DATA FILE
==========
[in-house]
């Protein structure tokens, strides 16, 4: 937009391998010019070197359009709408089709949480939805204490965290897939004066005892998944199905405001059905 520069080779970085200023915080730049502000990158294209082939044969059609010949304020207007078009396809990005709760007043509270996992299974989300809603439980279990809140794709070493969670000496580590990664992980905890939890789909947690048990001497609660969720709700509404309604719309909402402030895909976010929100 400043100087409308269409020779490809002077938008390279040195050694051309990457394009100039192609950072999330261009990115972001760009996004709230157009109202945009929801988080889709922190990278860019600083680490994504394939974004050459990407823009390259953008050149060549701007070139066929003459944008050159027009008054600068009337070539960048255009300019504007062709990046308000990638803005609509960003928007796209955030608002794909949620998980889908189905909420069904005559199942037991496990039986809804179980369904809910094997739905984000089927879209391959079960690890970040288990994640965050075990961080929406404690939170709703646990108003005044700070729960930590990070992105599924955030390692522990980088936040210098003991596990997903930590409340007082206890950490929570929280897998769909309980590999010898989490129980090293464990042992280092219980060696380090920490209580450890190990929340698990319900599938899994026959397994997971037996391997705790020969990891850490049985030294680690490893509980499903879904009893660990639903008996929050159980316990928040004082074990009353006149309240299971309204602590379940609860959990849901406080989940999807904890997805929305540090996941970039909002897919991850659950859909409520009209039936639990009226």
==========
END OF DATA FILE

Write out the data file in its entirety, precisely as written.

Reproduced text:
[in-house]
């Protein structure tokens, strides 16, 4: 937009391998010019070197359009709408089709949480939805204490965290897939004066005892998944199905405001059905 520069080779970085200023915080730049502000990158294209082939044969059609010949304020207007078009396809990005709760007043509270996992299974989300809603439980279990809140794709070493969670000496580590990664992980905890939890789909947690048990001497609660969720709700509404309604719309909402402030895909976010929100 400043100087409308269409020779490809002077938008390279040195050694051309990457394009100039192609950072999330261009990115972001760009996004709230157009109202945009929801988080889709922190990278860019600083680490994504394939974004050459990407823009390259953008050149060549701007070139066929003459944008050159027009008054600068009337070539960048255009300019504007062709990046308000990638803005609509960003928007796209955030608002794909949620998980889908189905909420069904005559199942037991496990039986809804179980369904809910094997739905984000089927879209391959079960690890970040288990994640965050075990961080929406404690939170709703646990108003005044700070729960930590990070992105599924955030390692522990980088936040210098003991596990997903930590409340007082206890950490929570929280897998769909309980590999010898989490129980090293464990042992280092219980060696380090920490209580450890190990929340698990319900599938899994026959397994997971037996391997705790020969990891850490049985030294680690490893509980499903879904009893660990639903008996929050159980316990928040004082074990009353006149309240299971309204602590379940609860959990849901406080989940999807904890997805929305540090996941970039909002897919991850659950859909409520009209039936639990009226």